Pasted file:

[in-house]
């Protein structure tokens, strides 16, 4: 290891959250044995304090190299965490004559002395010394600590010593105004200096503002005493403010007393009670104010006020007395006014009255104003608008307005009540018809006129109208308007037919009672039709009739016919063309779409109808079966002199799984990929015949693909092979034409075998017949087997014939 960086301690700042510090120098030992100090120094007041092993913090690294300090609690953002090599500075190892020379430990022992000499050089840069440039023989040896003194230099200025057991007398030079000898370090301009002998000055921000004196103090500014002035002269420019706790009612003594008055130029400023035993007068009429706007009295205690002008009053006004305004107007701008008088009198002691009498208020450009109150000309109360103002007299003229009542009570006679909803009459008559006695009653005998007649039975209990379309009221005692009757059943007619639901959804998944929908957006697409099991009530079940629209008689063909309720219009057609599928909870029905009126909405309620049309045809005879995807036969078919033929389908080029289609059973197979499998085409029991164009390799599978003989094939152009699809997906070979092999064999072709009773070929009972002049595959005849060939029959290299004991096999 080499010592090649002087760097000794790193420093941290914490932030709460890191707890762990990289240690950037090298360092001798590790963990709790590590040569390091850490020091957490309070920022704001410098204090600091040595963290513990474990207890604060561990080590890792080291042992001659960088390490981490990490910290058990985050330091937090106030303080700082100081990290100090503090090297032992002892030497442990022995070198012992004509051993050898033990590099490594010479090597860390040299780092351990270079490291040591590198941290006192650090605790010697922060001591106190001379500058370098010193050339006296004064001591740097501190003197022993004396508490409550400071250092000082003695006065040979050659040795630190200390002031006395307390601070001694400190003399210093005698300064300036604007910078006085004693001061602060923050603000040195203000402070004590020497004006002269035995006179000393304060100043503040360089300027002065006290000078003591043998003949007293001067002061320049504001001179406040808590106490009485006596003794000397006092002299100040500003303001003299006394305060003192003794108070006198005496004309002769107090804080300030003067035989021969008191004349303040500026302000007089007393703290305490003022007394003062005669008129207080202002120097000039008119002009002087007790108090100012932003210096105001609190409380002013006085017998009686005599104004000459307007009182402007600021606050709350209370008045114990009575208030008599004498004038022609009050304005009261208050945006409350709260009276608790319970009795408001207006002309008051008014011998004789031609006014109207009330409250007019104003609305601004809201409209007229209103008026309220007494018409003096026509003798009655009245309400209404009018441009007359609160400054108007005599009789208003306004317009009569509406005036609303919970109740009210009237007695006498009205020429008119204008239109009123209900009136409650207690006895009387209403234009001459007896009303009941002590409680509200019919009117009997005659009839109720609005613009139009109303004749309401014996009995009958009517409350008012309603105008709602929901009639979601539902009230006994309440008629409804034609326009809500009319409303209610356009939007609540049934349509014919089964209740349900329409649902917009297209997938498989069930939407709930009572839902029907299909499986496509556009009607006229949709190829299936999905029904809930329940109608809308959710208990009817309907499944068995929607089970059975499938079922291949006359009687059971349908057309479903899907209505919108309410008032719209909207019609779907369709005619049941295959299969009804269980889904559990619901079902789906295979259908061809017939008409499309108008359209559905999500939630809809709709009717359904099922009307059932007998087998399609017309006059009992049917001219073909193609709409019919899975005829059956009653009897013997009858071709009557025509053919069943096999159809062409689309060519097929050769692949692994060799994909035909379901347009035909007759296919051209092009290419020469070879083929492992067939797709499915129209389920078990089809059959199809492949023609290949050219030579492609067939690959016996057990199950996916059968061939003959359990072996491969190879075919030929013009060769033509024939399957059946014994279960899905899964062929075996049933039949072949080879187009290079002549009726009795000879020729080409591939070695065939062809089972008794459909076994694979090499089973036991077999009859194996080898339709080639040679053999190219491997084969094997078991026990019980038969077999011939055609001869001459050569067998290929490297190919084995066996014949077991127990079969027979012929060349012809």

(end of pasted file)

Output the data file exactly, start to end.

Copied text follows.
[in-house]
């Protein structure tokens, strides 16, 4: 290891959250044995304090190299965490004559002395010394600590010593105004200096503002005493403010007393009670104010006020007395006014009255104003608008307005009540018809006129109208308007037919009672039709009739016919063309779409109808079966002199799984990929015949693909092979034409075998017949087997014939 960086301690700042510090120098030992100090120094007041092993913090690294300090609690953002090599500075190892020379430990022992000499050089840069440039023989040896003194230099200025057991007398030079000898370090301009002998000055921000004196103090500014002035002269420019706790009612003594008055130029400023035993007068009429706007009295205690002008009053006004305004107007701008008088009198002691009498208020450009109150000309109360103002007299003229009542009570006679909803009459008559006695009653005998007649039975209990379309009221005692009757059943007619639901959804998944929908957006697409099991009530079940629209008689063909309720219009057609599928909870029905009126909405309620049309045809005879995807036969078919033929389908080029289609059973197979499998085409029991164009390799599978003989094939152009699809997906070979092999064999072709009773070929009972002049595959005849060939029959290299004991096999 080499010592090649002087760097000794790193420093941290914490932030709460890191707890762990990289240690950037090298360092001798590790963990709790590590040569390091850490020091957490309070920022704001410098204090600091040595963290513990474990207890604060561990080590890792080291042992001659960088390490981490990490910290058990985050330091937090106030303080700082100081990290100090503090090297032992002892030497442990022995070198012992004509051993050898033990590099490594010479090597860390040299780092351990270079490291040591590198941290006192650090605790010697922060001591106190001379500058370098010193050339006296004064001591740097501190003197022993004396508490409550400071250092000082003695006065040979050659040795630190200390002031006395307390601070001694400190003399210093005698300064300036604007910078006085004693001061602060923050603000040195203000402070004590020497004006002269035995006179000393304060100043503040360089300027002065006290000078003591043998003949007293001067002061320049504001001179406040808590106490009485006596003794000397006092002299100040500003303001003299006394305060003192003794108070006198005496004309002769107090804080300030003067035989021969008191004349303040500026302000007089007393703290305490003022007394003062005669008129207080202002120097000039008119002009002087007790108090100012932003210096105001609190409380002013006085017998009686005599104004000459307007009182402007600021606050709350209370008045114990009575208030008599004498004038022609009050304005009261208050945006409350709260009276608790319970009795408001207006002309008051008014011998004789031609006014109207009330409250007019104003609305601004809201409209007229209103008026309220007494018409003096026509003798009655009245309400209404009018441009007359609160400054108007005599009789208003306004317009009569509406005036609303919970109740009210009237007695006498009205020429008119204008239109009123209900009136409650207690006895009387209403234009001459007896009303009941002590409680509200019919009117009997005659009839109720609005613009139009109303004749309401014996009995009958009517409350008012309603105008709602929901009639979601539902009230006994309440008629409804034609326009809500009319409303209610356009939007609540049934349509014919089964209740349900329409649902917009297209997938498989069930939407709930009572839902029907299909499986496509556009009607006229949709190829299936999905029904809930329940109608809308959710208990009817309907499944068995929607089970059975499938079922291949006359009687059971349908057309479903899907209505919108309410008032719209909207019609779907369709005619049941295959299969009804269980889904559990619901079902789906295979259908061809017939008409499309108008359209559905999500939630809809709709009717359904099922009307059932007998087998399609017309006059009992049917001219073909193609709409019919899975005829059956009653009897013997009858071709009557025509053919069943096999159809062409689309060519097929050769692949692994060799994909035909379901347009035909007759296919051209092009290419020469070879083929492992067939797709499915129209389920078990089809059959199809492949023609290949050219030579492609067939690959016996057990199950996916059968061939003959359990072996491969190879075919030929013009060769033509024939399957059946014994279960899905899964062929075996049933039949072949080879187009290079002549009726009795000879020729080409591939070695065939062809089972008794459909076994694979090499089973036991077999009859194996080898339709080639040679053999190219491997084969094997078991026990019980038969077999011939055609001869001459050569067998290929490297190919084995066996014949077991127990079969027979012929060349012809």